Tuesday, July 2, 2013
What is the Book of Mormon?
From Boyd K. Packer, Let Not Your Hearts Be Troubled (Salt Lake City: Bookcraft, 1991), 280-282.
The Book of Mormon is often introduced as “a history of the ancient inhabitants of the American continent, the ancestors of the American Indians.” We have all seen missionaries about the world with street boards displaying pictures of American Indians or pyramids and other ruins in Latin America. That introduction does not reveal the contents of this sacred book any better than an introduction of the Bible as “a history of the ancient inhabitants of the Near East, the ancestors of the modern Israelites” would reveal its contents. The presentation of the Book of Mormon as a history of the ancestors of the American Indians is not a very compelling nor a very accurate introduction. When we introduce the Book of Mormon as such a history–and that is the way we generally introduce it–surely the investigator must be puzzled, even disappointed, when he begins to read it. Most do not find what they expect. Nor do they, in turn, expect what they find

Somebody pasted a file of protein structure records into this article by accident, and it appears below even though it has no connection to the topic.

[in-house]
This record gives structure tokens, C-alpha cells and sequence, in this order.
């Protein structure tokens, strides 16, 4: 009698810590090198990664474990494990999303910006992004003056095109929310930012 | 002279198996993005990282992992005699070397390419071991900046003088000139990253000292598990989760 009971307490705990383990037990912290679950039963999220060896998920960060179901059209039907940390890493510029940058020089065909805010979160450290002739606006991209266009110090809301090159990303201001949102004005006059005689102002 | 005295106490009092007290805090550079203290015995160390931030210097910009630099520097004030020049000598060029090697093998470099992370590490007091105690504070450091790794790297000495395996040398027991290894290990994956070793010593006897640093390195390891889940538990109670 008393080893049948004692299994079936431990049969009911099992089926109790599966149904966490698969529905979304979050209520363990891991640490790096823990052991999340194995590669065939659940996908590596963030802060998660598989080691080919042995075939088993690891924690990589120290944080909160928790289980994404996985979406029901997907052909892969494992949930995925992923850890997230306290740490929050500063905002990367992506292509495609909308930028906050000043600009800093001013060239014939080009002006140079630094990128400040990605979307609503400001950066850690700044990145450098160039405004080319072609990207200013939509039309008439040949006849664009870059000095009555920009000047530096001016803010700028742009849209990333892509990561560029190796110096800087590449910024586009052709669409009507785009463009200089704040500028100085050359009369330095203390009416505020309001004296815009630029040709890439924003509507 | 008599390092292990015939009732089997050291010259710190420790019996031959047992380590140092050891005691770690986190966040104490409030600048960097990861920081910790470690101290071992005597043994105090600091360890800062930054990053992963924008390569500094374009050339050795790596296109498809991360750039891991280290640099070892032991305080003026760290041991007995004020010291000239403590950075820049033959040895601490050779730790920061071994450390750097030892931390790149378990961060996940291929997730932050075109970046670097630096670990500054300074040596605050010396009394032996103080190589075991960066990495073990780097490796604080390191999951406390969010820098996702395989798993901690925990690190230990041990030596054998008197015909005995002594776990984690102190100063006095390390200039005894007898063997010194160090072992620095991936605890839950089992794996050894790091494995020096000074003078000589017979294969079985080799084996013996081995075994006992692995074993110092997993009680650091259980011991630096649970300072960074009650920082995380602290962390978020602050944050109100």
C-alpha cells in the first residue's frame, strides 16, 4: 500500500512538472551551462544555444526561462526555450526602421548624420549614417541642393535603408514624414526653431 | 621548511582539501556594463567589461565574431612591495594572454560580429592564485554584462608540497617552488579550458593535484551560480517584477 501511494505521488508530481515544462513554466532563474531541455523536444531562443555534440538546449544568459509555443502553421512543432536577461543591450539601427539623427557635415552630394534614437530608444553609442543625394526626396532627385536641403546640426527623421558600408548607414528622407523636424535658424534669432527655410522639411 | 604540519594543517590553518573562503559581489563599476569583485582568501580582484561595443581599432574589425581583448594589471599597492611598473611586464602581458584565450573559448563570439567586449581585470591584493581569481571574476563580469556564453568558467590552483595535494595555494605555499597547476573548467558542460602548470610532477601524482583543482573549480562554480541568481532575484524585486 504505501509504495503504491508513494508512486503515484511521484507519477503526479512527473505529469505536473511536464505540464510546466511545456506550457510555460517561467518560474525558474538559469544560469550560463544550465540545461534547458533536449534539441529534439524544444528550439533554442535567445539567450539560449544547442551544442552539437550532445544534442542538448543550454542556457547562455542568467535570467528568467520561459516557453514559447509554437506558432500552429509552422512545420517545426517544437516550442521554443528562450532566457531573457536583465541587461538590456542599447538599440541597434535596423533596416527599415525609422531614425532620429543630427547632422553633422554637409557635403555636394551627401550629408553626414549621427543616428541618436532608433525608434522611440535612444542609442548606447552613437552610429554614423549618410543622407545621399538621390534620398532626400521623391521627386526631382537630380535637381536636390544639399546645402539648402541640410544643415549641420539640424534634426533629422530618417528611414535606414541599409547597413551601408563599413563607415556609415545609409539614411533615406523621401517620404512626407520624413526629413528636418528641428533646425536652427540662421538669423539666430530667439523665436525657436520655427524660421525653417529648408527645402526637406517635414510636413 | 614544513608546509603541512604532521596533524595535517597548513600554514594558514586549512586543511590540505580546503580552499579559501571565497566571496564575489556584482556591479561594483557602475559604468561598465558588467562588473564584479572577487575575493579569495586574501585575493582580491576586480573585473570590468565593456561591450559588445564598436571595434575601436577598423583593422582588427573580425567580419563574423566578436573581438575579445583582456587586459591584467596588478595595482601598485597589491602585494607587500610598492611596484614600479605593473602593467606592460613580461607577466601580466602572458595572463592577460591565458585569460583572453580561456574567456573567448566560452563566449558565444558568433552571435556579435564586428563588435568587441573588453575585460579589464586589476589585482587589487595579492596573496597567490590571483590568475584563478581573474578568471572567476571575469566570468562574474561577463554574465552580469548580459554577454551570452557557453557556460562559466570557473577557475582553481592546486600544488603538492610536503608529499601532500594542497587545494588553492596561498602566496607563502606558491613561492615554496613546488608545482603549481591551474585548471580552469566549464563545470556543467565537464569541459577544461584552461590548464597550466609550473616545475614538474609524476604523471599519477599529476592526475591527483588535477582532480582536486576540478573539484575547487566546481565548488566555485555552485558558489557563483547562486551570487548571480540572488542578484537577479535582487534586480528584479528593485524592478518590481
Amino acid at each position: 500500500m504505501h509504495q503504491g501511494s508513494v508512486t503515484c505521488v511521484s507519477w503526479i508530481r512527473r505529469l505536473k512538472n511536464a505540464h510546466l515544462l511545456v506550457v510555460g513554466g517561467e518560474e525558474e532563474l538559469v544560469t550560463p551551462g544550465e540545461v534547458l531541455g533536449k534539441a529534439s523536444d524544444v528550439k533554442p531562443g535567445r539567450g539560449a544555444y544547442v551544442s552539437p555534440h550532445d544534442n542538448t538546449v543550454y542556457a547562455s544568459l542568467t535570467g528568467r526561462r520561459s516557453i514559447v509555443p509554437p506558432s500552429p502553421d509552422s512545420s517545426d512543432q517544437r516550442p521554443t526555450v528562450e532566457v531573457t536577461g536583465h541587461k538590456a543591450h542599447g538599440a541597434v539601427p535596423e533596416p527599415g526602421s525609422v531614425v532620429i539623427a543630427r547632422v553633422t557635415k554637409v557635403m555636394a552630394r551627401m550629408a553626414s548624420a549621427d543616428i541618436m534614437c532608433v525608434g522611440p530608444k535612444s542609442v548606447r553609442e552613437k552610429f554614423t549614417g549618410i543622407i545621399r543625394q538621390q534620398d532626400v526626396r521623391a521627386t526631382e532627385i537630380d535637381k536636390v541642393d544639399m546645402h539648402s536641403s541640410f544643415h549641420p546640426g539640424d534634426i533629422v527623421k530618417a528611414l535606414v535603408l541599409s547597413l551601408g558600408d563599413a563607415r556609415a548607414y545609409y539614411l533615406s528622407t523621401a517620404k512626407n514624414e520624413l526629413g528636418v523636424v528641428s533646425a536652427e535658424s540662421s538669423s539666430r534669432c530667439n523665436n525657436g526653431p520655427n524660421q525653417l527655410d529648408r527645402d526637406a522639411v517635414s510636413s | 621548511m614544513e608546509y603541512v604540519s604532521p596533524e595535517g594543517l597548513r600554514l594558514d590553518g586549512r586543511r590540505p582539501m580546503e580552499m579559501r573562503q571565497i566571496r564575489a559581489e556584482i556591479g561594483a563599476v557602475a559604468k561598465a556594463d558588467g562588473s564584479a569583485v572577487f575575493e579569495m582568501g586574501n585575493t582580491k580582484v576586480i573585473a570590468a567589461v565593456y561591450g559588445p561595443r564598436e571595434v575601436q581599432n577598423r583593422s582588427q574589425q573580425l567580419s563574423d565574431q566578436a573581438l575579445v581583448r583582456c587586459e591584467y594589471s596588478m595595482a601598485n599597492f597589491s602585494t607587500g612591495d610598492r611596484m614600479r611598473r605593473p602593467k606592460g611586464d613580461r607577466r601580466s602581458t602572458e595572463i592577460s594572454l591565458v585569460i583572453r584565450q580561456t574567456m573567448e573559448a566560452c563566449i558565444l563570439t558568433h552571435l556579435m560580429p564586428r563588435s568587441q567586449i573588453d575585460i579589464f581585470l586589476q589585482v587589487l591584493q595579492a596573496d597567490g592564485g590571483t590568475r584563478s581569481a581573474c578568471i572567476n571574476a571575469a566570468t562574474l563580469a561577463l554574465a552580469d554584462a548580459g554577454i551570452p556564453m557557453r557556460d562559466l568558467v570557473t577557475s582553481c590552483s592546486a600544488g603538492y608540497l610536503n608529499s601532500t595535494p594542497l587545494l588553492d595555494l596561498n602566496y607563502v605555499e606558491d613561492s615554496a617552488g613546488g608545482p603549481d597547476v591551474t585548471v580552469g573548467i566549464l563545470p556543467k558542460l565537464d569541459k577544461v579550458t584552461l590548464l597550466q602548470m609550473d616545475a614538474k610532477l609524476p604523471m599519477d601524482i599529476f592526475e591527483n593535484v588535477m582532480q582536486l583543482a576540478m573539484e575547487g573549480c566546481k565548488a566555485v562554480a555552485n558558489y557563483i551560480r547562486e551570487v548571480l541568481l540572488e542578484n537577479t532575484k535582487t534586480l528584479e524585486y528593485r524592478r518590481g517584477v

. . . The Book of Mormon is not biographical, for not one character is fully drawn. Nor, in a strict sense, is it a history. While it chronicles a people for a thousand and twenty-one years and contains the record of an earlier people, it is in fact not a history of a people. It is the saga of a message, a testament.
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